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Epistemologies of Healing
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The Magic of Witchcraft
284 pages, 4 ills, bibliog, index
ISBN 978-1-84545-735-8 $135.00/£99.00 / Hb / Published (July 2010)
ISBN 978-0-85745-659-5 $34.95/£27.95 / Pb / Published (June 2012)
eISBN 978-1-84545-849-2 eBook
“Although challenging to follow at times, Moral Power…will certainly stimulate debate on ideas and methods within medical anthropology. Through rich ethnographic vignettes that focus on Sukuma healers and patients, as well as his own initiation as a Sukuma healer, Stroeken challenges the anthropological discourse on witchcraft. Rather than focusing on Sukuma cosmology, Stroeken examines social exchanges of gift and sacrifice and the moral power of magic and witchcraft.” · Medical Anthropology Quarterly
“…[Stroeken’s] ethnographically-driven but conceptually-powerful book should give anthropologists some pause to re-examine their assumptions and seek unexpected connections. That is, it should cause us the good kind of trouble.” · Anthropology Review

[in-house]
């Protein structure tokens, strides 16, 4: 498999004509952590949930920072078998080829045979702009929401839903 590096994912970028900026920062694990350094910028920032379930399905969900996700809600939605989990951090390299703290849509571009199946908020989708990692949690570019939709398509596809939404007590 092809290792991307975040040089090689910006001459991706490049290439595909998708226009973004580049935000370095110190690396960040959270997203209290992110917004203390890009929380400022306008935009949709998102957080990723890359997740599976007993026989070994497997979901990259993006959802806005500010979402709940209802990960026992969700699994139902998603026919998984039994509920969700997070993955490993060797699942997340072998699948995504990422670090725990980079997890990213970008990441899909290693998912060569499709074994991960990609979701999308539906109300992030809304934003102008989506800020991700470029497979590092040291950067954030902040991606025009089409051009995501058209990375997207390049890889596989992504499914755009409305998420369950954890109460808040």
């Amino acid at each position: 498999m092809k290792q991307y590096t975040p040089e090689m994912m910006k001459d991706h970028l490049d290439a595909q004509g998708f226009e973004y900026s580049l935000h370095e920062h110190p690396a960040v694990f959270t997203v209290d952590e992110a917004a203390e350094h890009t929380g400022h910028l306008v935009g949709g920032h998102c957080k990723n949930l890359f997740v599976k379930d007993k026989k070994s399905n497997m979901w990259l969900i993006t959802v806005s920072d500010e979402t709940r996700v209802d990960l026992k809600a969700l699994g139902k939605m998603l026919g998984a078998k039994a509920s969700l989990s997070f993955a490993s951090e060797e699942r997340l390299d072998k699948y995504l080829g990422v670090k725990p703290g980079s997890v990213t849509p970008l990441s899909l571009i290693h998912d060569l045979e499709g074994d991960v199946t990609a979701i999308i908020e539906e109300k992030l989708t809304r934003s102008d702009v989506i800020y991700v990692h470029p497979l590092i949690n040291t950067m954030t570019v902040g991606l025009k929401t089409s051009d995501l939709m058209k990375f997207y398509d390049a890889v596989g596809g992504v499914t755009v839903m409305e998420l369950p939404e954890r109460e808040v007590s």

"Koen Stroeken’s work is fascinating, thought-provoking, theoretically challenging and ethnographically penetrating. It is anthropology, yes, and very true anthropology for that matter, but it is also a deep and unsettling experience finding its voice." · Per Brandström, Uppsala University
"The book is thoroughly engaging and a timely contribution to the literature on witchcraft. It may be found too provocative and controversial for some, but I appreciated the analysis as a useful interrogation of the 'certainties' of much anthropological theory and practice in the study of magic and witchcraft." · Joanne Thobeka Wreford, University of Capetown
Neither power nor morality but both. Moral power is what Sukuma farmers in Tanzania in times of crisis attribute to an unknown figure they call their witch. A universal process is involved, as much bodily as social, which obstructs the patient’s recovery. Healers turn the table on the witch through rituals showing that the community and the ancestral spirits side with the victim. In contrast to biomedicine, their magic and divination introduce moral values that assess the state of the system and that remove the obstacles to what is taken as key: self-healing. The implied ‘sensory shifts’ and therapeutic effectiveness have largely eluded the literature on witchcraft. This book shows how to comprehend culture other than through the prism of identity politics. It offers a framework to comprehend the rise of witch killings and human sacrifice, just as ritual initiation disappears.
Koen Stroeken is an associate professor of Africanist anthropology at Ghent University. He studies the moral cosmologies underlying medicine and social media.
Subject: Medical Anthropology Anthropology of Religion
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